Changing the Law for Major Military Crimes in the United States
Changes in the U.S. military justice system have been a hot topic among armed forces leadership, politicians, commentators, and attorneys, and specifically revisions to when and how major felony cases are brought and managed. Some advocates and lawmakers believe that changing the procedures, decision makers, and substantive law itself will help reduce the number of sexual assaults and harassment cases in the military.
In fact, there are currently two bills at the federal level that have been introduced with the goal of making the military justice system more effective. (Senator Kristen Gillibrand (D-NY) has sponsored the Military Justice Improvement and Increasing Prevention Act. Congresswoman Jackie Speier (D-CA) has sponsored the I Am Vanessa Guillen Act.)
Of course, we’ve been asked the question by various media outlets such as Stars & Stripes as well as curious observers how we feel about the prospect of major changes to the military justice system. Some assume that because we have great success defending against major felony prosecutions, that we are against changes. This is not true.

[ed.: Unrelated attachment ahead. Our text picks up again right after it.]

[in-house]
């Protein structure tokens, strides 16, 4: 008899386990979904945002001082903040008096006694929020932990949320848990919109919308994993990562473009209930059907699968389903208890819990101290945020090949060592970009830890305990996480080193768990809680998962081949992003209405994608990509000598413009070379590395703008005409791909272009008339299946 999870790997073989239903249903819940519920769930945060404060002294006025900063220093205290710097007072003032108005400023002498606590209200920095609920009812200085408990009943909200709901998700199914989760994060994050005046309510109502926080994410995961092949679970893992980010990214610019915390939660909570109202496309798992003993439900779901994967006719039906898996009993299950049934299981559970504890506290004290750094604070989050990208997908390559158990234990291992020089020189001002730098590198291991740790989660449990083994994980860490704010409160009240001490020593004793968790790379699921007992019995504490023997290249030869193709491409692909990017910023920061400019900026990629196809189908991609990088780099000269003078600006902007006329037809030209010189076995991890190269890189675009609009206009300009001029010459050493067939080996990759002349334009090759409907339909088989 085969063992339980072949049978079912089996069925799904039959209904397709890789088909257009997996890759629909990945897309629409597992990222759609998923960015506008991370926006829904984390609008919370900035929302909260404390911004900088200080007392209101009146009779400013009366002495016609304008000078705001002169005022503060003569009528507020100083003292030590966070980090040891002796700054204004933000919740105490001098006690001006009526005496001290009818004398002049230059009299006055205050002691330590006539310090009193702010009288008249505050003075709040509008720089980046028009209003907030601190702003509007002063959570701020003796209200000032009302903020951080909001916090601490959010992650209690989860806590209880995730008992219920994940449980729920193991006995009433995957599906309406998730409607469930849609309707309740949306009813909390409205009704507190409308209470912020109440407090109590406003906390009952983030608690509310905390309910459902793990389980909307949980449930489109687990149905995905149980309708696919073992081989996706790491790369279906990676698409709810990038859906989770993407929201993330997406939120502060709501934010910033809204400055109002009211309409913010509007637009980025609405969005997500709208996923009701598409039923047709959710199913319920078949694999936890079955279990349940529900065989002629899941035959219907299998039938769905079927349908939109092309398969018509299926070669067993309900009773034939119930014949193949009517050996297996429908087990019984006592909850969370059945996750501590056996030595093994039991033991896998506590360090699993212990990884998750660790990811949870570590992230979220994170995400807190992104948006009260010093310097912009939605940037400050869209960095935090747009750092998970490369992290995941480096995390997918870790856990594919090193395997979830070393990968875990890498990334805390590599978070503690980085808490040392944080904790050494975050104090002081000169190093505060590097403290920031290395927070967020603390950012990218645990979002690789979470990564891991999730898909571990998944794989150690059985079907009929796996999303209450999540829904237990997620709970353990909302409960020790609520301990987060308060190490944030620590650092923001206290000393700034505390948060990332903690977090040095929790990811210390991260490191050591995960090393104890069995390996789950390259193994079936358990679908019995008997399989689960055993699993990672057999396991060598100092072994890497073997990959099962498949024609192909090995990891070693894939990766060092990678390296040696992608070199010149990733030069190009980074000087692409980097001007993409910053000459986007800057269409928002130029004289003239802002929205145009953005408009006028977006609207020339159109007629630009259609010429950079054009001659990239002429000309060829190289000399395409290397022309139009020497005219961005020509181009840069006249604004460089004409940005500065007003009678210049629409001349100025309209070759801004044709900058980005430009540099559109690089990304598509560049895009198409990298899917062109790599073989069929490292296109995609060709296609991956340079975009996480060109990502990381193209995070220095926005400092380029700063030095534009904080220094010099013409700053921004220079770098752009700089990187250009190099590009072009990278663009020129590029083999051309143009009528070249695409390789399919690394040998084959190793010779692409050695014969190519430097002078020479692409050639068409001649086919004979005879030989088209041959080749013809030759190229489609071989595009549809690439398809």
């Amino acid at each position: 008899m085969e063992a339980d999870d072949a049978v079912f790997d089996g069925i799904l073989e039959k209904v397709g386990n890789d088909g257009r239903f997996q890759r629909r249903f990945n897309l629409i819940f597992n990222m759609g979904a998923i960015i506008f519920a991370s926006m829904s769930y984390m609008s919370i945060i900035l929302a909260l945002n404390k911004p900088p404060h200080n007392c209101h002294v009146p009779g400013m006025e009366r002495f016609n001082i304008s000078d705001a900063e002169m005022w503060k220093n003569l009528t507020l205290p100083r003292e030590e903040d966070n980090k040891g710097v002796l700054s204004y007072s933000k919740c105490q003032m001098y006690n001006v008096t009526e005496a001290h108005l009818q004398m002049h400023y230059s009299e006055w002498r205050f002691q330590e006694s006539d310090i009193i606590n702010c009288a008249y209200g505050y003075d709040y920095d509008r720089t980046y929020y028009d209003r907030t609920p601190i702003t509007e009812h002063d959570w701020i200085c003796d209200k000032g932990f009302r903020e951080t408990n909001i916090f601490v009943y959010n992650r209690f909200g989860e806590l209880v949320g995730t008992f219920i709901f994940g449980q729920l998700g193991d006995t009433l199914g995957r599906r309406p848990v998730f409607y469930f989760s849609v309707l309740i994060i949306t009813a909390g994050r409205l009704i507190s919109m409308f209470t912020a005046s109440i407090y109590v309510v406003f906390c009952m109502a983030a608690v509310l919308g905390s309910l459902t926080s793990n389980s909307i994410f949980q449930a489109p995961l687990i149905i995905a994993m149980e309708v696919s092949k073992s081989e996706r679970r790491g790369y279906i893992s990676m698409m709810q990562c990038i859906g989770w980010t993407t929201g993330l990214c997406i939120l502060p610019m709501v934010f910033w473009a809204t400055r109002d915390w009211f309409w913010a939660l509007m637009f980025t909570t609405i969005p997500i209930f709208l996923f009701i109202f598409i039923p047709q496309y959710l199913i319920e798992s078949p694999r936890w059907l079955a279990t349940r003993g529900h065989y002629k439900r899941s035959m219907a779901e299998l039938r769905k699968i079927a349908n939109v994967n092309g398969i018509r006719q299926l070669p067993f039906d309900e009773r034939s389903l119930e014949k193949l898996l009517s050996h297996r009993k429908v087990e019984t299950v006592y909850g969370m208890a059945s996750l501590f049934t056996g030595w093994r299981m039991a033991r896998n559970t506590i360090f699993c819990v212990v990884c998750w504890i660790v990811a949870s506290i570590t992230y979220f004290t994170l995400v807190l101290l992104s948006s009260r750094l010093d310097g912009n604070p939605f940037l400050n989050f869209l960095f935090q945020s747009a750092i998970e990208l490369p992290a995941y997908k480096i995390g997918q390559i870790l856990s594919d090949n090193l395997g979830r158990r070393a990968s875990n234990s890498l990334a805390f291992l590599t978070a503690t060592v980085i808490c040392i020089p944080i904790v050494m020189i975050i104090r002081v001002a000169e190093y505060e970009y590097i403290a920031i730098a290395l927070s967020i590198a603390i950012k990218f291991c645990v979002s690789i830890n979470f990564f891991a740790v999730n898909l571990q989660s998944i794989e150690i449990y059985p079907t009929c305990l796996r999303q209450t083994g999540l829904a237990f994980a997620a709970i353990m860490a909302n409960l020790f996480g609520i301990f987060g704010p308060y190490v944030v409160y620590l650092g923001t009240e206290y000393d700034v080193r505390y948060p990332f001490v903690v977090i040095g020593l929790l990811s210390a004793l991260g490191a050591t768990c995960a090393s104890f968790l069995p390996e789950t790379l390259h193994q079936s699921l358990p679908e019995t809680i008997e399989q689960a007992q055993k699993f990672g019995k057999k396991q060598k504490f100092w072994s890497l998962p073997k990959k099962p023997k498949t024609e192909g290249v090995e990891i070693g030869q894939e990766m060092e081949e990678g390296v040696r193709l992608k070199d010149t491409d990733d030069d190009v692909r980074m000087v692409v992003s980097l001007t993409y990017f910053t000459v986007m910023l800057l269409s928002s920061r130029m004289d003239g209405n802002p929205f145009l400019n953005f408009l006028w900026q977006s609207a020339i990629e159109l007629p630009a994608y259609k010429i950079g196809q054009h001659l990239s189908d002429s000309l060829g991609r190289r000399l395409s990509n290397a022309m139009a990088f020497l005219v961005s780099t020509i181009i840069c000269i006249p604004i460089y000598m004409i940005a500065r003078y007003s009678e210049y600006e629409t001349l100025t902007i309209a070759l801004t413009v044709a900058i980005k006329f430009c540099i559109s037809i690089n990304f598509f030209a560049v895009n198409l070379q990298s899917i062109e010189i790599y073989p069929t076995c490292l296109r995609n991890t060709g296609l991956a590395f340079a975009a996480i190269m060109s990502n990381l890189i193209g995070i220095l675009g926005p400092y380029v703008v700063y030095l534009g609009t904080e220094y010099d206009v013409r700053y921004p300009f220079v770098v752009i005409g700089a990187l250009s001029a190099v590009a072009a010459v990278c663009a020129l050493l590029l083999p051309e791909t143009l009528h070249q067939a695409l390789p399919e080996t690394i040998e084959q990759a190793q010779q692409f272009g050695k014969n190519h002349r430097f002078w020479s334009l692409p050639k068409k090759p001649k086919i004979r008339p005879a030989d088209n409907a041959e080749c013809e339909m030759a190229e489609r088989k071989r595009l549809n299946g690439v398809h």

Our position is very simple. We are in favor of any change to the military justice system in our great country that accomplishes three goals.
First, we support changes that remove the politicization of the process involved in bringing both criminal charges (e.g. court-martial) and other sanctions (e.g. separation) against service men and women. The reality is that there are far too many cases being brought against good soldiers, airmen, sailors, and marines because their command submits to the pressure of today’s political climate.
Second, any changes to the current law should protect the rights of the accused. This is a fundamental tenant of our country’s system of justice and Constitution, but also one that is currently eroded in the military system. Two of the most glaring examples are the requirement of only a three fourths majority of the jury to convict a defendant as well as the rule that every jury member be superior in rank to the defendant. There is no doubt that the rights of the accused are often an afterthought in the current system.
Third, changes in the law must be attainable and in particular the timeline by which they must be implemented. Senator Gillibrand’s bill calls for implementation within 180 days of passage. Anyone familiar with the military justice system knows that the prospect of making significant changes to existing protocols in such a short amount of time is unachievable.
While it will be interesting to see how these latest bills play out in the legislature over the coming months, the fact remains that valuable members of our military need qualified legal counsel, and providing it is exactly what we will continue to do for them and their families.